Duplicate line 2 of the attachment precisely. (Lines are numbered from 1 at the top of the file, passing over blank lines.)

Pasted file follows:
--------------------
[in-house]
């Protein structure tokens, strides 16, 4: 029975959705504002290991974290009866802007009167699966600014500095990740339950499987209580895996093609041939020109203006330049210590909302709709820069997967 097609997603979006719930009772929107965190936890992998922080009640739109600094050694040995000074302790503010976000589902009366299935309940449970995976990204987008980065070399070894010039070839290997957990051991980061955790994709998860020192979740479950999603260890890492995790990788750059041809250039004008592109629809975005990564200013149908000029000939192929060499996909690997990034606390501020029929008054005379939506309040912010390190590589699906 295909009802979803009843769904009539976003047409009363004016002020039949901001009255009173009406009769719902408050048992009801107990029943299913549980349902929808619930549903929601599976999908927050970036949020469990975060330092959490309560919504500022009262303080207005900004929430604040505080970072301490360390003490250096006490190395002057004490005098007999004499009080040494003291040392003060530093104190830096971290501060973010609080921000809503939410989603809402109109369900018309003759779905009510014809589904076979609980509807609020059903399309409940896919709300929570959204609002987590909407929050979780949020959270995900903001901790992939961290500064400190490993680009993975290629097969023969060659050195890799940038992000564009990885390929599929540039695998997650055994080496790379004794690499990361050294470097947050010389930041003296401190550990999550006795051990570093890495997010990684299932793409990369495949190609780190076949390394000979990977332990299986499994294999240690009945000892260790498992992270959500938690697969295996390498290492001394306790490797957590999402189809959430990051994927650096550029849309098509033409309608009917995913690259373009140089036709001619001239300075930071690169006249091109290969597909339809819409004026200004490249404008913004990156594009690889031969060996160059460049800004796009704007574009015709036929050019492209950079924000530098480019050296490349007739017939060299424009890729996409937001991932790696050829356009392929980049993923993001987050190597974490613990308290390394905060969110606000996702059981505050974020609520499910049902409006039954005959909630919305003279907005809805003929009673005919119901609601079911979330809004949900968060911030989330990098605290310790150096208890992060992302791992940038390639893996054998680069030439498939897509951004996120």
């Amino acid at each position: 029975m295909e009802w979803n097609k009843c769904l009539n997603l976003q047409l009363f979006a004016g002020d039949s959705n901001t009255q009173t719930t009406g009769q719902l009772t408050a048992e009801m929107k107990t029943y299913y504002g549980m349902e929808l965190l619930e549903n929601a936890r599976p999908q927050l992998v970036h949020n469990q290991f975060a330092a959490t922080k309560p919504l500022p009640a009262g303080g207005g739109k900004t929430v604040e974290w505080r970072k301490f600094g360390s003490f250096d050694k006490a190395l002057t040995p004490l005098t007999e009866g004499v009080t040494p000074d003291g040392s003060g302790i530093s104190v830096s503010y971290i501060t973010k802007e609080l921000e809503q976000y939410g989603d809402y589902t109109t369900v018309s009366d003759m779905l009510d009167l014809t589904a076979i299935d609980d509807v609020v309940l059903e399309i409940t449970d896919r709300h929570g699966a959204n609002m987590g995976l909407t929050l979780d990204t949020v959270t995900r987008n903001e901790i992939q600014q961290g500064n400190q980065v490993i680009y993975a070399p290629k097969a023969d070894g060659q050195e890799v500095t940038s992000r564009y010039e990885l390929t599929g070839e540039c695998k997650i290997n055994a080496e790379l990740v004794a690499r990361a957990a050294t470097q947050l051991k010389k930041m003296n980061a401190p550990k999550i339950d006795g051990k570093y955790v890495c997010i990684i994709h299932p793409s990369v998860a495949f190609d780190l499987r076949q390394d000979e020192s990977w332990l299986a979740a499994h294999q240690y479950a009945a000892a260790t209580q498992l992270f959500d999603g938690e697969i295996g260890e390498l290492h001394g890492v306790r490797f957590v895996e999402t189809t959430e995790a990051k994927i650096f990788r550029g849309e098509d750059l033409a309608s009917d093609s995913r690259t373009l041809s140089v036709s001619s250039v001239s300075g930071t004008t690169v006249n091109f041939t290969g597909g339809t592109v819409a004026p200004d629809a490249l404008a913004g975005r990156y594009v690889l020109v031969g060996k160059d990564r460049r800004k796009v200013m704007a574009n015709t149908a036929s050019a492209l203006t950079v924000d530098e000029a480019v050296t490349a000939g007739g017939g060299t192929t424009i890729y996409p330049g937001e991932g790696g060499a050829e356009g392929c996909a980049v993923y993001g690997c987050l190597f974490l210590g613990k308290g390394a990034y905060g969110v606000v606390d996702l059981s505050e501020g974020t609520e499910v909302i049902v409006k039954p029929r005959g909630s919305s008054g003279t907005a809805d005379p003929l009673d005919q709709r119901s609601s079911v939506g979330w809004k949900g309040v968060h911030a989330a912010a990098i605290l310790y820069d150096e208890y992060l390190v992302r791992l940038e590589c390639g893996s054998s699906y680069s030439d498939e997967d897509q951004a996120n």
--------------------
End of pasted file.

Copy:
């Protein structure tokens, strides 16, 4: 029975959705504002290991974290009866802007009167699966600014500095990740339950499987209580895996093609041939020109203006330049210590909302709709820069997967 097609997603979006719930009772929107965190936890992998922080009640739109600094050694040995000074302790503010976000589902009366299935309940449970995976990204987008980065070399070894010039070839290997957990051991980061955790994709998860020192979740479950999603260890890492995790990788750059041809250039004008592109629809975005990564200013149908000029000939192929060499996909690997990034606390501020029929008054005379939506309040912010390190590589699906 295909009802979803009843769904009539976003047409009363004016002020039949901001009255009173009406009769719902408050048992009801107990029943299913549980349902929808619930549903929601599976999908927050970036949020469990975060330092959490309560919504500022009262303080207005900004929430604040505080970072301490360390003490250096006490190395002057004490005098007999004499009080040494003291040392003060530093104190830096971290501060973010609080921000809503939410989603809402109109369900018309003759779905009510014809589904076979609980509807609020059903399309409940896919709300929570959204609002987590909407929050979780949020959270995900903001901790992939961290500064400190490993680009993975290629097969023969060659050195890799940038992000564009990885390929599929540039695998997650055994080496790379004794690499990361050294470097947050010389930041003296401190550990999550006795051990570093890495997010990684299932793409990369495949190609780190076949390394000979990977332990299986499994294999240690009945000892260790498992992270959500938690697969295996390498290492001394306790490797957590999402189809959430990051994927650096550029849309098509033409309608009917995913690259373009140089036709001619001239300075930071690169006249091109290969597909339809819409004026200004490249404008913004990156594009690889031969060996160059460049800004796009704007574009015709036929050019492209950079924000530098480019050296490349007739017939060299424009890729996409937001991932790696050829356009392929980049993923993001987050190597974490613990308290390394905060969110606000996702059981505050974020609520499910049902409006039954005959909630919305003279907005809805003929009673005919119901609601079911979330809004949900968060911030989330990098605290310790150096208890992060992302791992940038390639893996054998680069030439498939897509951004996120």